I used to walk into a hobby shop called 'Dex and Mae', attracted by a wall of comics hung in rows. When asked, the saleslady would lift a huge stack of comics from under the counter. I still remember buying Fantastic Four 210 featuring the foursome's unforgettable trip to Galactus' solar system-sized space base. I can
Specialized comics retailers started showing up, most of them offering new releases only. I remember only one shop that specialized in back issues. Those times you could still find comics being sold with magazines - I remember finding the odd Flash, Warlock or Archie in the racks, and Scalphunter, and Jonah Hex. I bought them all from everywhere I could find them. I inundated my life with comics; and my mind. Graphic novels and trade paperbacks lay in the future, the closest things were these large format Treasury Editions from Marvel. I also remember a huge white 'Best of Superman' book that I dipped into for years till it all but fell apart. No big Superman fan myself, I credit that book with familiarizing me with huge swathes of Superman lore. The origin, Lori Lemaris, Kandor, Kryptonite, Bizarro, and Flamebird.
The number of shops kept increasing as we all moved towards and through the age of comicbook speculation (early to mid-90s). And then the bubble burst. Even mighty Marvel began to totter. I was among those who cheered when its greatest hero Spider-Man, swung in to save it with a well timed blockbuster of a movie.
Most specialty shops were shuttered but some survived. Old comics reader that I am, when I walk into one of these shops with their wall to wall comics I can't help but think back to my youth, when I was new to the hobby. I would have been intimidated and not a little confused at the vastness of the current selection in comics. The big two: Marvel and DC, would be well represented but so would a small army of independents. Graphic novels and collected trades are a huge part of the inventory now. These collected works or book length originals must enjoy greater exposure than single issue 'floppies' since bookstores also carry them.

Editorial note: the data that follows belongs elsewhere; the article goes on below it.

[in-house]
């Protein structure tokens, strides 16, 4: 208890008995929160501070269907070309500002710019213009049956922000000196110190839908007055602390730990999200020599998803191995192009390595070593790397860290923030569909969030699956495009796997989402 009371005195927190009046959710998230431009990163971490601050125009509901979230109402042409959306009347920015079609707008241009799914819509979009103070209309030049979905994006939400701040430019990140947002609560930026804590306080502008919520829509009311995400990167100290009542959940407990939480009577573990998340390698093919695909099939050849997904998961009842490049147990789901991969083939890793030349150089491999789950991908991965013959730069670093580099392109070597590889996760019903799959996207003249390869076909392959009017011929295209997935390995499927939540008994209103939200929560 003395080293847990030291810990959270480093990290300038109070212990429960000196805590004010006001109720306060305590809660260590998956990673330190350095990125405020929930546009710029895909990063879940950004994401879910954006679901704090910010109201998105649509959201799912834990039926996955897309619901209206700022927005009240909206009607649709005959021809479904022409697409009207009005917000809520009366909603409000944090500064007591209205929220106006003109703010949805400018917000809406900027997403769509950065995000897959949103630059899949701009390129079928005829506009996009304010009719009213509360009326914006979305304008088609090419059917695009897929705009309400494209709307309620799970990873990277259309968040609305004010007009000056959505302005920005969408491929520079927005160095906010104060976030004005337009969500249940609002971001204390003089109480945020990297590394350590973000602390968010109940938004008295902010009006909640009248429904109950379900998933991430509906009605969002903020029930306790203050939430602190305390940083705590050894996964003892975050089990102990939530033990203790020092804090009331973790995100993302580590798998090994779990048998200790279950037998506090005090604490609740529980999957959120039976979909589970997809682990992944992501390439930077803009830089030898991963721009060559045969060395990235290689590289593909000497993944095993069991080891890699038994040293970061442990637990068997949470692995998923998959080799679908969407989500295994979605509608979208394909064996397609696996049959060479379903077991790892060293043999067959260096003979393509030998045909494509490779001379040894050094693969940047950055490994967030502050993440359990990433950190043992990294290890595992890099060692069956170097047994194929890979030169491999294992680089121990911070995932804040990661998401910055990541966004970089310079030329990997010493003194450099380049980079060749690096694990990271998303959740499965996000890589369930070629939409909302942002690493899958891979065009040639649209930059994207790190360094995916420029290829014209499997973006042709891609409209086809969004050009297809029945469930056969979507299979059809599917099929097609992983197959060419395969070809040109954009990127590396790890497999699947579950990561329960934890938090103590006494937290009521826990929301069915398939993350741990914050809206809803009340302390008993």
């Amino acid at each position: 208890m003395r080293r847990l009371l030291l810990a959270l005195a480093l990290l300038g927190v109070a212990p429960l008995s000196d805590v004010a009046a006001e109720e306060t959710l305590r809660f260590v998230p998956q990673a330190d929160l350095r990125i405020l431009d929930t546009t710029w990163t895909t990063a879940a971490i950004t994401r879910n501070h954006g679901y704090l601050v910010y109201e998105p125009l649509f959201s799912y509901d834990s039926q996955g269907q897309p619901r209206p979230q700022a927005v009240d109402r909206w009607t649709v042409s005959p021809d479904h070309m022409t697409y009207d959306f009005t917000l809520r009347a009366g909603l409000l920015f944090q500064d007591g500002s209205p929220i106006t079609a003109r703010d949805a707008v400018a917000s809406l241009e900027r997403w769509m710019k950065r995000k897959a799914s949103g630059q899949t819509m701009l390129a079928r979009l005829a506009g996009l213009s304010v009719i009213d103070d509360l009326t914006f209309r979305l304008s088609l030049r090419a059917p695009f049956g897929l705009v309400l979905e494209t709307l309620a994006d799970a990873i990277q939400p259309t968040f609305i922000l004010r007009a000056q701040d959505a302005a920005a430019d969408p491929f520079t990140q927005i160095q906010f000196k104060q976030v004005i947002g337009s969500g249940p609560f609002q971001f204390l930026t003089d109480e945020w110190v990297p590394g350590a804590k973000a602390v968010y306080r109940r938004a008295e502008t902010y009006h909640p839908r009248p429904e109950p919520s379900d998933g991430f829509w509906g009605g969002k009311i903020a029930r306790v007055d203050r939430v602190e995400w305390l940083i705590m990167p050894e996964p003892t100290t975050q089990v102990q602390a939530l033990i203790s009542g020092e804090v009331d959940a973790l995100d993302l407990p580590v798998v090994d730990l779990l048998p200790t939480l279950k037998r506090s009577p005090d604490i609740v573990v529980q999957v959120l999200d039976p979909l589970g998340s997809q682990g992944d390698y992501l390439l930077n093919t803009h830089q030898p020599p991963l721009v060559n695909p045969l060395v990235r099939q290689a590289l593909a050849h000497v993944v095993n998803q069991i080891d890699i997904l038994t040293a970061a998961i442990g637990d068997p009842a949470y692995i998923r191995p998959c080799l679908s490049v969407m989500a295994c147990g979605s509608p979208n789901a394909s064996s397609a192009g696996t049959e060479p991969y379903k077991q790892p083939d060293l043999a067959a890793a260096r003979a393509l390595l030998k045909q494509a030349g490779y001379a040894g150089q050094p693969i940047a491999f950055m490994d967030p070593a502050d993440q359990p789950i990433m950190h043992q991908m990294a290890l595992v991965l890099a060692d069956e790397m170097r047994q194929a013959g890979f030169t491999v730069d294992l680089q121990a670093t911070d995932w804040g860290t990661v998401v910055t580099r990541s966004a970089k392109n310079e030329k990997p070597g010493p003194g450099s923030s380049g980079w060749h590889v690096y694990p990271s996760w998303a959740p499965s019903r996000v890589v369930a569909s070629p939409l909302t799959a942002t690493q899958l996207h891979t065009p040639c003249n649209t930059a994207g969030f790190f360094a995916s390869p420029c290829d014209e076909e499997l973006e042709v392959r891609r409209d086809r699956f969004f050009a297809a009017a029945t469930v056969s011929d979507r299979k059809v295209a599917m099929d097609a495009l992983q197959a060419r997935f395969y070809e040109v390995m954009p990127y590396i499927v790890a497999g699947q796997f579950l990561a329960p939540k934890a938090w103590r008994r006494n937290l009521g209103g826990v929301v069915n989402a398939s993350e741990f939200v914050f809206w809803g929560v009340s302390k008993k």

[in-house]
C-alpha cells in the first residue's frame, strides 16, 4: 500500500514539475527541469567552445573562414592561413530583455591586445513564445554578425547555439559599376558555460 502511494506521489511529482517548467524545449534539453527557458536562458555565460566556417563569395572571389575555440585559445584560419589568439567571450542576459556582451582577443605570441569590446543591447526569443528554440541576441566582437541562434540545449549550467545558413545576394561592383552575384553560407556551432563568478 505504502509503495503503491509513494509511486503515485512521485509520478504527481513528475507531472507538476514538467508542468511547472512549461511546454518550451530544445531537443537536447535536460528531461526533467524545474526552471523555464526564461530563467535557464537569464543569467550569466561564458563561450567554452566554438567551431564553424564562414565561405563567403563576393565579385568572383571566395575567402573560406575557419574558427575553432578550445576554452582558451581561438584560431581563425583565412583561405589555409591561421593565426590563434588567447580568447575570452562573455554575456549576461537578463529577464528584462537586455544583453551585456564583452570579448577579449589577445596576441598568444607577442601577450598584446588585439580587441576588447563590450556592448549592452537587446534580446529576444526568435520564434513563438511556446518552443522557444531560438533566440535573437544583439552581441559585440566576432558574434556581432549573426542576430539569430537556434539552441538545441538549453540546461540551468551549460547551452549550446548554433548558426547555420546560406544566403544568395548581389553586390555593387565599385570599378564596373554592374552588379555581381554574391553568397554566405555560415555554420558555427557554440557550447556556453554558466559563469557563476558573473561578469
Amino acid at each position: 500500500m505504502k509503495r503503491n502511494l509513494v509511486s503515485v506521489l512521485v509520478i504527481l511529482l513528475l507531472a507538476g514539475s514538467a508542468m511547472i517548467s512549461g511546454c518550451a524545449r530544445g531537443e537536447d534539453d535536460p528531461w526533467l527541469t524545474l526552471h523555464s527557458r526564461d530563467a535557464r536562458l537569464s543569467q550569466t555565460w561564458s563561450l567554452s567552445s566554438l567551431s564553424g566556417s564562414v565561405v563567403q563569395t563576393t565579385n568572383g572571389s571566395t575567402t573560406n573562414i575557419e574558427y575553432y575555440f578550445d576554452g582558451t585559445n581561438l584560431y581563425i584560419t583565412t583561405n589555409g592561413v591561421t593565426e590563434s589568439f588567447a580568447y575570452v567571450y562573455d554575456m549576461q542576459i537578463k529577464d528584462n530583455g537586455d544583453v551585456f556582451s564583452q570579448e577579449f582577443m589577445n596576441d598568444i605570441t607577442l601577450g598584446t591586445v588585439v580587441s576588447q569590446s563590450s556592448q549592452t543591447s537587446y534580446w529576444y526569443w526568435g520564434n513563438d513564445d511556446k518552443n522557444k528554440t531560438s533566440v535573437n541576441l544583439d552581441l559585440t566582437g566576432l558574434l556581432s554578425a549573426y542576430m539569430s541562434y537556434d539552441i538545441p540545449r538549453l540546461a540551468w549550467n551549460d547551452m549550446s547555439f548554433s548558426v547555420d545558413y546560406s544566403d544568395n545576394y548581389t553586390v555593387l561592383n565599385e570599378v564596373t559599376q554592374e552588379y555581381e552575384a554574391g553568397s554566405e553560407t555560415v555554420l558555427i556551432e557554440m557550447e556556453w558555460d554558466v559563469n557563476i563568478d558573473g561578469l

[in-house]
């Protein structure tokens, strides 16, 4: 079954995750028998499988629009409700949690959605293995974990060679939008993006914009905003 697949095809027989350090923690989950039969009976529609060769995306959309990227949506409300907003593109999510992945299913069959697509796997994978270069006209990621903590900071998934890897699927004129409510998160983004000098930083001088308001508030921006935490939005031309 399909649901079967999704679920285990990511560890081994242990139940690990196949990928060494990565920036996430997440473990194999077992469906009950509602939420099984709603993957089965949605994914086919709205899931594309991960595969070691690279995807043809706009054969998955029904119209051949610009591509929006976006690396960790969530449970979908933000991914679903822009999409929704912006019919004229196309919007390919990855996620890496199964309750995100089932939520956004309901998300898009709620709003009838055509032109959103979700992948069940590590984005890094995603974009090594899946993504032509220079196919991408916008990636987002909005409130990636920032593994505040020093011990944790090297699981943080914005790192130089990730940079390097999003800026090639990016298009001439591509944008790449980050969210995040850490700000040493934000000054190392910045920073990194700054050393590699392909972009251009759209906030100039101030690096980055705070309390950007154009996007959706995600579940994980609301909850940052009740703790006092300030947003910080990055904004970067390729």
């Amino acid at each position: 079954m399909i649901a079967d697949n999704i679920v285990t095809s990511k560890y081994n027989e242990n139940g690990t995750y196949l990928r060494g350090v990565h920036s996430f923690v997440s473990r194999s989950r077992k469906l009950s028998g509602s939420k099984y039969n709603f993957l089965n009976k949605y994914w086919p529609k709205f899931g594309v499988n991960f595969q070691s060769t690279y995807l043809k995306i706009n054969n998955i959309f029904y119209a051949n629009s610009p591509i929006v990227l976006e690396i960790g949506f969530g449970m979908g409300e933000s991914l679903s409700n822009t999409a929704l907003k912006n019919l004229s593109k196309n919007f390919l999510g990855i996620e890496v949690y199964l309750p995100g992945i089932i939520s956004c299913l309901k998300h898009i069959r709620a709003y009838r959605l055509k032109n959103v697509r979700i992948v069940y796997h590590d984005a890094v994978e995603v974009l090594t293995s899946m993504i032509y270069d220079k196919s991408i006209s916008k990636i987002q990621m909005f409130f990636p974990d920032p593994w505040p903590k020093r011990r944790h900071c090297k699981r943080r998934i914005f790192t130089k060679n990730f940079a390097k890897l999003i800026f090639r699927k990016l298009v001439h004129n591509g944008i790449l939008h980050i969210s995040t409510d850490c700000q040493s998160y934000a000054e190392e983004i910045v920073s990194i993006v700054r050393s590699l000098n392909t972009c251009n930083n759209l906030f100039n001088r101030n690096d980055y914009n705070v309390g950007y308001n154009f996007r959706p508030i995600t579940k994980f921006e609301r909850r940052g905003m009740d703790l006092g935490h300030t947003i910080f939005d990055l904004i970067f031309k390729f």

Aside from brick-and-mortar stores, it is also possible to source comics from the internet. There are many retailers online specializing in comics. Two of the bigger ones are Mile High Comics and Lone Star Comics (known online as mycomicshop.com). Amazon sells nearly everything, comics included.
It is also possible to obtain digital comics. You can get a subscription from Marvel.com that will allow you to browse and read an ever-expanding online digital library. DC also sells digital copies of their books. Outside the big two, try Drive Thru Comics, Indy Planet, Manga Fox and Comixology. These sites sell digital copies for download. Comics are being auctioned at eBay and I have heard of entire collections being sold en masse at Craigslist.
For investment-grade comics the aforementioned Mile High and mycomicshop.com carry lots of those with mycomicshop.com holding monthly auctions on select pieces. There are also shops that specialize in investment-grade comics such as Esquire Comics and Heritage Auctions. And shops that focus on protecting this investments like CGC.
It's ironic that with all these sources for comics, that they are less common than they were. I notice that the average kid or potential adult reader have fewer opportunities to get their hands on comics compared to when I was growing up. Maybe its the price point or the specialized distribution or the competition from movies or games. Maybe its all of these things. Too bad, really. If I had a button that would erase all my experiences with comics and all the comics I own in exchange for all the money I ever spent on the things I wouldn't punch it. The hobby has enriched my life and I built this site so that it can do that for others as well.
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